ERM: The basics

An introduction to ERM (Enterprise Risk Management) for security, IT and operational risk professionals. ISO and COSO frameworks; risk measurement and prioritization; mini-case studies and real-world ERM examples.

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Why all the interest now?

In today's business world, the risks have evolved, and significant new ones need to be dealt with, according to Richard Steinberg, who led development of the COSO Enterprise Risk Management Integrated Framework (see below). Executives and boards of directors want to take a more disciplined approach to identifying, analyzing and managing risk.

Being able to assess a company's full risk posture is also more important today because that information is needed by more stakeholders than ever. The board of directors, the C suite, regulators and auditors all need access to consistent, reliable information about emerging risks, trends, compliance controls, security measures and information protection. This information makes compliance easier by quickly letting regulators know that the company is fulfilling its obligations. It also makes it possible for senior executives to determine how much risk the company is willing to take and then set policy accordingly.

Respondents to the Deloitte/Forbes Insights study reported less tolerance overall for volatility and surprises in the wake of ongoing global financial challenges. The top sources of risk named by respondents include market volatility, regulatory changes and the rise of social media.

Further interest in ERM will be fueled by recognition of the business benefits, Steinberg said, which include smooth-running supply chain processes that don't interrupt manufacturing; avoidance of the large financial meltdowns seen in recent years; and assurance that marketing programs in foreign locations achieve their stated goals.

You mention the COSO 'framework'. What is it? What other established frameworks are out there, and how could they help us?

Two of the most widely known ERM frameworks are the International Standards Organization's ISO 31000 and COSO's ERM Integrated Framework.

ISO 31000 is an international standard, introduced in 2009, whose foundation is the 1995 Australian standard, AS/NZ 4360. ISO 31000 provides generic guidelines that can be used by any organization to design, implement and maintain risk management processes. It is intended to help organizations establish processes for identifying, analyzing, evaluating, treating, monitoring and communicating risk.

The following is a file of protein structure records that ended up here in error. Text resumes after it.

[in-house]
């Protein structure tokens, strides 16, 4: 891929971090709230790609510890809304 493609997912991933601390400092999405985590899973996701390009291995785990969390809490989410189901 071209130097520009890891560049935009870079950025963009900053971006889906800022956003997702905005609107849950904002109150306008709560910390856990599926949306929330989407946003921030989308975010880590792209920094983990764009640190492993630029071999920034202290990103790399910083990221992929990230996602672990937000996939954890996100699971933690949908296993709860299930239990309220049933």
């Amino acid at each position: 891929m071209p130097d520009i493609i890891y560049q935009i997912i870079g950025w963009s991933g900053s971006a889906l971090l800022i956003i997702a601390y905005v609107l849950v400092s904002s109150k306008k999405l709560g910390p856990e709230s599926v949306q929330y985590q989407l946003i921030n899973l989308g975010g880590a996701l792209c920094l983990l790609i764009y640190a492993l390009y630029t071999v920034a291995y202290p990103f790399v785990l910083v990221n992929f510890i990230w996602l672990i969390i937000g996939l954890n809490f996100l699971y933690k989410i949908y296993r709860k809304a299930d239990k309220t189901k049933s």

Meanwhile, COSO (the Committee of Sponsoring Organizations of the Treadway Commission) is a joint initiative of five private-sector organizations dedicated to providing thought leadership on ERM, internal control and fraud deterrence. In 2004, the group introduced the Enterprise Risk Management Integrated Framework, which describes the critical principles and components of an effective ERM process. Specifically, it outlines how important risks should be identified, assessed, responded to and controlled. COSO's ERM framework has gained considerable influence in the U.S. because it is linked to requirements of Sarbanes-Oxley.

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It's important to understand that the COSO ERM framework is not a primer on risk management, Steinberg said; rather, it's aimed at business people with some background in managing business risk. The executive summary may be helpful to boards of directors who provide oversight to get a sense of what's involved in ERM, he said, but the framework does not attempt to take the place of what's obtained through experience, education and training.

It's also important to understand that the COSO ERM framework is not a how-to on developing ERM, Steinberg said. It describes what an effective ERM process is, what it contains and represents, and how it works. But it does not set forth a specific methodology for implementing an ERM process, he said.

Do we need to apply the entire framework in order to benefit from ERM?